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Emergency help needed!!!

Discussion in 'PC/Windows/Linux' started by phecksel, Jun 17, 2007.

  1. So much for my fail safe plan...if the computer at the head of the pack fails

    Main computer, Abit IS7-M Pentium 4 2.8G 1G 120/160/750 ext, using on board graphics and networking absolutely refuses to boot or anything. Power supply appears to be working, power and hard drive lights are lit steady. MB has a green and red light on simultaneous, no beeps, no flashing lights. CPU and box fan are both operating.

    Abit's site appears to be down...are they still in business? Any clue is to where to start diagnosis? Systems been rebooting almost nightly, wasn't sure why, but that led to the feeling of needing to increase my backup capability.

    Recommended replacement?
    Computer is used for amateur photo processing and storage, general household uses, every other computer in the house is backed up to it. Main printer is attached to it. No real heavy usage, and it has been adequate, until I started doing photos. It has also been rock solid performer for three+ years.

    I don't think this is the appropriate time to be buying a mac...was seriously thinking about it with my next upgrade, but it's going to have to be planned.
  2. Gale


    Jan 26, 2005
    Viera Fl
    Just me ...But the first thing I do when all else fails is to unplug everything, except keyboard , mouse and video.
    See if it will boot.
    Turn off all power to start and let set for a few minutes and try it
    Then go from there

    Get ahold of Patrick.. He can help you also
  3. First thing I would do is shut it down and unplug the box ( remove power cord ) for 10-15 min. Then reconnect and see if she'll boot. IS your monitor displaying anything?

    Next I'd disconnect the hard drives and see if it will start up and give you a disk not found error. Perhaps reset the cmos ( usually done by moving a jumper on the MB for a few seconds with the battery out, then replacing the jumper to it's original position along with the cmos battery and trying to reboot . let me see if I can dig up info on your mobo and get back to you.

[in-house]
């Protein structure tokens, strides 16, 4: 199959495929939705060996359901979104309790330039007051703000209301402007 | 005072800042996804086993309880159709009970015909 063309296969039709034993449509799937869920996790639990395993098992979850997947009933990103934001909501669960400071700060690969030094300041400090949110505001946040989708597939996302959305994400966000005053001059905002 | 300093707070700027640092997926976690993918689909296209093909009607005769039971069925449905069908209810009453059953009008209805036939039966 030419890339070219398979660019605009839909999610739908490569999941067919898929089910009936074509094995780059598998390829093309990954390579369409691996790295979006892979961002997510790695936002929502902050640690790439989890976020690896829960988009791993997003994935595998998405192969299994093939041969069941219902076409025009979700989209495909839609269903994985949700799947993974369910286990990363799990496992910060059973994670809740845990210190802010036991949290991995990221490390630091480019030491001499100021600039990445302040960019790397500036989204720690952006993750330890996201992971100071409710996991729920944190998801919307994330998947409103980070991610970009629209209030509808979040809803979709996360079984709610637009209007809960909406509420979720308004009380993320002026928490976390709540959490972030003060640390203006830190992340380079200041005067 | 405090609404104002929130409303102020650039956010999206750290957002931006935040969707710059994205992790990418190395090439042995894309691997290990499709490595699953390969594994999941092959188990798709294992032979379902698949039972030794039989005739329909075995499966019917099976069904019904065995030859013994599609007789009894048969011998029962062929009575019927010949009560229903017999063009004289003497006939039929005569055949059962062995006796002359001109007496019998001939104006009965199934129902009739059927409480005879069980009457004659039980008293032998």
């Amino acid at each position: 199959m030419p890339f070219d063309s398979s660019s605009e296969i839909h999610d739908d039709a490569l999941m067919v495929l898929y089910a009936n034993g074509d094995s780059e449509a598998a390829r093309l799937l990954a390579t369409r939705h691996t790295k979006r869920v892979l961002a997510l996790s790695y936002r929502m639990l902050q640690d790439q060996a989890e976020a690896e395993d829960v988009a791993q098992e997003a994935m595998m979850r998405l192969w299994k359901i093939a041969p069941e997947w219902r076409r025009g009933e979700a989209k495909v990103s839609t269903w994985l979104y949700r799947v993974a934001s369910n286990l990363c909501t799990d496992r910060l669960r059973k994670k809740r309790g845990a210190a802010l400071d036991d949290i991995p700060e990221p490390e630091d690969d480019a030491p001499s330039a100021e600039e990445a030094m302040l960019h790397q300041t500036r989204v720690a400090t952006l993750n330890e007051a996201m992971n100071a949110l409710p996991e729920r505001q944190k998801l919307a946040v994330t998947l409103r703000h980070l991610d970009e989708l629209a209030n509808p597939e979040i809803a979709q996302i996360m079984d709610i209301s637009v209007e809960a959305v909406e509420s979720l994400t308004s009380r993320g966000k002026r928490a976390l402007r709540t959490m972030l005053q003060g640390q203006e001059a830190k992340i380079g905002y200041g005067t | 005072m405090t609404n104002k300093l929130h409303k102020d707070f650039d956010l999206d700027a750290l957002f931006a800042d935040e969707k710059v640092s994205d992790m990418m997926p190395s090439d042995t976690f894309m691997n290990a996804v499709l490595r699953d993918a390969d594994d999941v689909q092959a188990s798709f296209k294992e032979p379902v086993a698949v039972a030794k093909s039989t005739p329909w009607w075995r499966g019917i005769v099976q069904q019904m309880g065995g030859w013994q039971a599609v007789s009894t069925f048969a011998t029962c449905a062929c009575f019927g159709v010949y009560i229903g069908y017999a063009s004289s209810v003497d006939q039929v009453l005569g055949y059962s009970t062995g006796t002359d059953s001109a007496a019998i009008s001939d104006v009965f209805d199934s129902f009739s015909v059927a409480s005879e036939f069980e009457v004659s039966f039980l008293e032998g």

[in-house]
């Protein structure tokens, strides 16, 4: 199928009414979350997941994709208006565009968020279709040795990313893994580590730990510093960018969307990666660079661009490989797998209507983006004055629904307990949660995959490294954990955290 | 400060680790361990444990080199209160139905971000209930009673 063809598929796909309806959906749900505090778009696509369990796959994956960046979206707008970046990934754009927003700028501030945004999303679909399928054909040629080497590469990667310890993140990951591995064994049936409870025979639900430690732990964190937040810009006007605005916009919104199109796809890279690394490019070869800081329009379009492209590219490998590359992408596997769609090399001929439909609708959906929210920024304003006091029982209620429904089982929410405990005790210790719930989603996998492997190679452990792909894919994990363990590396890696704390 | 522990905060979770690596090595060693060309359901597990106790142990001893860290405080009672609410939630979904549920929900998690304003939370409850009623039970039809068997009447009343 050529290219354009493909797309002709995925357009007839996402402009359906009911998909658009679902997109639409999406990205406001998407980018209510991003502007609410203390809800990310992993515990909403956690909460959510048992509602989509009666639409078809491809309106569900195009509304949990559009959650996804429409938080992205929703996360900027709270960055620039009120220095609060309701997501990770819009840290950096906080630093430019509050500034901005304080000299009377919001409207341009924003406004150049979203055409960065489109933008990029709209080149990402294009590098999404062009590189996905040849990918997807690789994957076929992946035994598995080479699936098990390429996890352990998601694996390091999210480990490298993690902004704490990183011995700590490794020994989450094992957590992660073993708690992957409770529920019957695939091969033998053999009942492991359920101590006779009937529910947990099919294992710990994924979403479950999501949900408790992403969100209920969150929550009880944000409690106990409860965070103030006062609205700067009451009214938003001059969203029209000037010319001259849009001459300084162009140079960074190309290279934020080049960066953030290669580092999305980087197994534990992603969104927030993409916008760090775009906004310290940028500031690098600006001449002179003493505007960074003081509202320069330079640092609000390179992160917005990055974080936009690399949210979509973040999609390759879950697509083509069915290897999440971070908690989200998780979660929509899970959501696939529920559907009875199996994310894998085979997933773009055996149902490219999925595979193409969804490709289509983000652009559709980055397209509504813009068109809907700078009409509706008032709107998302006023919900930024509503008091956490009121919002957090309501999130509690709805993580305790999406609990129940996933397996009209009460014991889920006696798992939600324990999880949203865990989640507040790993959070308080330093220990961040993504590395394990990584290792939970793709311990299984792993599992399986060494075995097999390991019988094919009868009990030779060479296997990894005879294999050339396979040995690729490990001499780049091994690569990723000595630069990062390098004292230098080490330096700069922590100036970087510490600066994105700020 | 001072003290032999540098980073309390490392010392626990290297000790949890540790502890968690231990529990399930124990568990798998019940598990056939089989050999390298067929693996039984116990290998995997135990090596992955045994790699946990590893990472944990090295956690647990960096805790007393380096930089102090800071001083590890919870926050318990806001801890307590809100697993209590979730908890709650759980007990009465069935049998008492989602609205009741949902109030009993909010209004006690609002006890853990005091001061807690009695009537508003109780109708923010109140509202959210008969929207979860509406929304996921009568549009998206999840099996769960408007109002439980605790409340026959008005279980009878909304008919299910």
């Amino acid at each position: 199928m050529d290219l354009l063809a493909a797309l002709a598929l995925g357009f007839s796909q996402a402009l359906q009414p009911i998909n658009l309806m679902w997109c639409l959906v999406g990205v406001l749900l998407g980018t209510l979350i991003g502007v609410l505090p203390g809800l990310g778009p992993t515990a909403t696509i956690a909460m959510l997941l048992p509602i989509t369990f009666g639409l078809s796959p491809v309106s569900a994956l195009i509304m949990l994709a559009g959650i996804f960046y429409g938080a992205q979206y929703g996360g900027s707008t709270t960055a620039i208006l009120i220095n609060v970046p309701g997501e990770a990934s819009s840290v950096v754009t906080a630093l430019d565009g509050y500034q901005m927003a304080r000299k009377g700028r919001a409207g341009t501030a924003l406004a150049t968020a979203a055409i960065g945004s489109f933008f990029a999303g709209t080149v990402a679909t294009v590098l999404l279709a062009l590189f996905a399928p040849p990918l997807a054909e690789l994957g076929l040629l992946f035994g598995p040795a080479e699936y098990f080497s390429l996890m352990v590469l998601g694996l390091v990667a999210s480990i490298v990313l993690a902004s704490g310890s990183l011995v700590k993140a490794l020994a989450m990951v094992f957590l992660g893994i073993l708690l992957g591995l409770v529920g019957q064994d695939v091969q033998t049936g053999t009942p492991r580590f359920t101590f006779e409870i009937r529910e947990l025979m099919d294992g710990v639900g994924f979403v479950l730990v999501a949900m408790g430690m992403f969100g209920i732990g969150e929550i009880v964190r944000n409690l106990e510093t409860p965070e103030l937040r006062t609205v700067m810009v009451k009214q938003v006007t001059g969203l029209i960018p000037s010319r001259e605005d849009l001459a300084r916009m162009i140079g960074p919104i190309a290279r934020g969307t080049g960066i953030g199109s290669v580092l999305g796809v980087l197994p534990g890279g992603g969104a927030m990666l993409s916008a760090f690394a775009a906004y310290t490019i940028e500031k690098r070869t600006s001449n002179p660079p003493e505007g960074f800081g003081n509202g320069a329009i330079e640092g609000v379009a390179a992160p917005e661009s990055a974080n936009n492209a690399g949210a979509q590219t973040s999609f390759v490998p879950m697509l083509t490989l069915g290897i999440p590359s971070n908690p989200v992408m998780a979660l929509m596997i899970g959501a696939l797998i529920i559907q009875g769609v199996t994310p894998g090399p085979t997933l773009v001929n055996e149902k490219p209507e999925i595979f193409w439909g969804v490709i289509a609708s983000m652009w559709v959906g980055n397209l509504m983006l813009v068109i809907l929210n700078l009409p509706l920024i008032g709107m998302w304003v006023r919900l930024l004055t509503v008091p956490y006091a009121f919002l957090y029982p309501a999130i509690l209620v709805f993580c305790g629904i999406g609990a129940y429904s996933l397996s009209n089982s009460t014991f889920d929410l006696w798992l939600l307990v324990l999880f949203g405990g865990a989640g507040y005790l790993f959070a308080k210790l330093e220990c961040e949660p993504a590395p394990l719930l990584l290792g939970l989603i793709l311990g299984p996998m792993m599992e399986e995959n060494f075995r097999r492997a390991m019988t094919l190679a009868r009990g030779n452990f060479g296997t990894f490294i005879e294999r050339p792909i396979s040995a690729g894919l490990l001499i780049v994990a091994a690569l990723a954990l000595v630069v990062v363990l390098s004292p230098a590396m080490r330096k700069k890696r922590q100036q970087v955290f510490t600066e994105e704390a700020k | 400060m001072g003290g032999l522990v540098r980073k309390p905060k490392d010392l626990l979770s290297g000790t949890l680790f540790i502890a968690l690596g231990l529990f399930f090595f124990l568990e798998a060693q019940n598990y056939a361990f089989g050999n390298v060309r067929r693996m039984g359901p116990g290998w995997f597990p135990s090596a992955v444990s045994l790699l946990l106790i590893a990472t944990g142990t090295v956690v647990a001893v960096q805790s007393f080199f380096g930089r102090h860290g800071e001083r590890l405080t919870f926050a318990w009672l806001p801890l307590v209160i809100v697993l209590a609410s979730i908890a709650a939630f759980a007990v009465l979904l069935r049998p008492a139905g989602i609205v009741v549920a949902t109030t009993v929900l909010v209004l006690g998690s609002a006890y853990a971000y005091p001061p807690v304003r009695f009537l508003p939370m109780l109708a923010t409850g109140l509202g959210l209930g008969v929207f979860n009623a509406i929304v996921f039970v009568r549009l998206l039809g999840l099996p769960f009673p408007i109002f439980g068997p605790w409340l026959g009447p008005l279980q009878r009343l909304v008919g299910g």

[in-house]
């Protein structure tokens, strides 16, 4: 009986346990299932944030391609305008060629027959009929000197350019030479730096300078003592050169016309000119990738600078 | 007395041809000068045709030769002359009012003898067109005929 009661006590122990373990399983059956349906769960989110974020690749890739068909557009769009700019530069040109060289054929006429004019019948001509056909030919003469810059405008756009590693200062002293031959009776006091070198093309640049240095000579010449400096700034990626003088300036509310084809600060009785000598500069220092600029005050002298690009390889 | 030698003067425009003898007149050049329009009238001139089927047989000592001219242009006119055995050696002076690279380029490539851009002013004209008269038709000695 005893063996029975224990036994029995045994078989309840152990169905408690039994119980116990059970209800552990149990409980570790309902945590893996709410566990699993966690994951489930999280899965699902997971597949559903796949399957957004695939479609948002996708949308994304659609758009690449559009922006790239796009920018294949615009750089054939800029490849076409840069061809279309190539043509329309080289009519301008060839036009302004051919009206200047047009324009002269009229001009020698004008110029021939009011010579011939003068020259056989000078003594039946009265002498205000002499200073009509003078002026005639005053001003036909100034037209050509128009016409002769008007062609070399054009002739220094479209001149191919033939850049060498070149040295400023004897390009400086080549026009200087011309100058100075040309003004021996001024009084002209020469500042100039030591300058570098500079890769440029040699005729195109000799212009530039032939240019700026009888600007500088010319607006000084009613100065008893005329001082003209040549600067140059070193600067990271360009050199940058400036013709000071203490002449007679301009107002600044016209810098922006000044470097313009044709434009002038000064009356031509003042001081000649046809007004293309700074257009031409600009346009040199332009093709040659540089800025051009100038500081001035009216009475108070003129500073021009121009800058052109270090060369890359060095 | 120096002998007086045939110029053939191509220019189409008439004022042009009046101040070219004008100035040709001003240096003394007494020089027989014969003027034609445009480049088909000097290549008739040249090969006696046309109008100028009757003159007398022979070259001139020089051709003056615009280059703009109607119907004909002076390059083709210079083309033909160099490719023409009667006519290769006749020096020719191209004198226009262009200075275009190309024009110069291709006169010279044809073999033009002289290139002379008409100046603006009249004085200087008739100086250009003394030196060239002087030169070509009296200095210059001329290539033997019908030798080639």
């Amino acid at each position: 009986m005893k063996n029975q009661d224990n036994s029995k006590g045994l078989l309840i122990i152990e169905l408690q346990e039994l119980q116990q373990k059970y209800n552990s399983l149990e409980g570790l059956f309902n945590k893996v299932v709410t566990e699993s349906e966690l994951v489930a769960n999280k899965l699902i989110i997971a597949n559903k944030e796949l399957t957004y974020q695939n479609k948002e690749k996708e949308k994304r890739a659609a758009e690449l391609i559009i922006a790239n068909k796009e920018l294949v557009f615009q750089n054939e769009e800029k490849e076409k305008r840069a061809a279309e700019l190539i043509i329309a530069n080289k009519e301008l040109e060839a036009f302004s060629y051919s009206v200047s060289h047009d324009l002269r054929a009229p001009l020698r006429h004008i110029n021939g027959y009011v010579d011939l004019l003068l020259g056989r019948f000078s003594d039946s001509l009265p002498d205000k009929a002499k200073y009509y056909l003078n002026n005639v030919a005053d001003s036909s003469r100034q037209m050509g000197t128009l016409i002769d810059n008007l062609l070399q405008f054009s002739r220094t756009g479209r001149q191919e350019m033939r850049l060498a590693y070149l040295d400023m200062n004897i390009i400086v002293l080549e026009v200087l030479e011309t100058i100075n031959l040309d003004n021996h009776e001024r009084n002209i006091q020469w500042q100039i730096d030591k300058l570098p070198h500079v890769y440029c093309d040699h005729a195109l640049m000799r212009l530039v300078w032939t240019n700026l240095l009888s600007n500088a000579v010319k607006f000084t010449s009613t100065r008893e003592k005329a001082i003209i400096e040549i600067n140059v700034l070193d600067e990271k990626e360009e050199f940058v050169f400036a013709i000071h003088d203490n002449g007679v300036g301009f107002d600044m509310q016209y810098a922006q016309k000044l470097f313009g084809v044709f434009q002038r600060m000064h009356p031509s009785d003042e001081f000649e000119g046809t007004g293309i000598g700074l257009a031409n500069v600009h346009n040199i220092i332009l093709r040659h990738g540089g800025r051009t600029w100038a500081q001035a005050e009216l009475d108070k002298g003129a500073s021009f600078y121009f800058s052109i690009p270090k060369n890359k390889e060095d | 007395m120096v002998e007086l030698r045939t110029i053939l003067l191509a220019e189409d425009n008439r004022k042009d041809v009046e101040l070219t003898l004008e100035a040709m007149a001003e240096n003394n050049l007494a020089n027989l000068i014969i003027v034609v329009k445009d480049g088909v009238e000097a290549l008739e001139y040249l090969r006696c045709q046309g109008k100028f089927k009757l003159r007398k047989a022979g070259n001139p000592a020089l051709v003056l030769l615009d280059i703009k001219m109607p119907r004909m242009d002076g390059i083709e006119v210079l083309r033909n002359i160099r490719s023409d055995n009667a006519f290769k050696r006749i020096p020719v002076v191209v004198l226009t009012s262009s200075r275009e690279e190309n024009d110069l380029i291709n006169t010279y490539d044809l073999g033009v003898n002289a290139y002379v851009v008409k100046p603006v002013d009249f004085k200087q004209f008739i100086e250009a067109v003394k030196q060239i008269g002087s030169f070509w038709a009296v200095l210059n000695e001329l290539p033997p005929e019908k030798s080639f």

4. Thank you gale...looks like my problem might be a bit more serious. It was your advice that made me take a harder look at the MB. The fan on the memory controller has physically broken off. Looks like a new MB, question is, do I stay with socket 478, or do I go to a new processor????
  5. Last edited by a moderator: Jun 17, 2007
  6. ahh... check out package deals then, see what you can find and how much ram you can get for what price. Good luck.

  7. You'd probably get a better deal on a mobo/cpu combo than trying to locate a 478 board (they are out there though). 775 basically replaced the 478.

    Also get a video card and dont use onboard graphics.

    BTW I'm still using a Socket A AMD2100+ that I built in 2002. Contrary to what a friend says (that you need a 3Ghz+ with all the doo-dads), I can still edit video and photos without a hitch.
  8. Cougar8045


    May 25, 2007
    Get an intel MAC and run Parallel. That should last you a very long time. :biggrin:
  9. Paul Alexy

    Paul Alexy

    Apr 17, 2007
    The Core2Duo chips are going to be faster than the older 478 chips. I agree with the idea of getting a separate video card. Onboard video takes both system memory and cpu clocks that could be doing other things.
  10. Update

    Only this mechanical engineer can fix a computer board, LOL

    The retaining ring that came off, fit right back into the holes on the board and I was able to resolder back in place, making sure the ring was plenty hot enough. It worked and back in business with no costs!

    Mac is on the long term plans, but have neither the time nor money to throw at it right now.

    Thank you for everybody's help with this, never expected the final solution!
  11. Firelarz


    Feb 26, 2006
    Chandler, AZ
    WOW! Good job, glad you were able to fix it.
  12. Years ago I had a dot matrix printer that quit working. I got this ingenious idea to put my voltmeter on it and noticed the volts going up and down. This sometimes dense mechanical engineer said to himself, shouldn't that be a steady DC number??? So I go looking for the leaking electrons. Always had problems with imaginary numbers... Actually found some under a huge big round thingy. Wrote the numbers on a piece of paper and took them to radio shack. They had one in a bag of parts. Desoldered the part leaking electrons and soldered the new one in. To this day, still amazed I fixed that printer.
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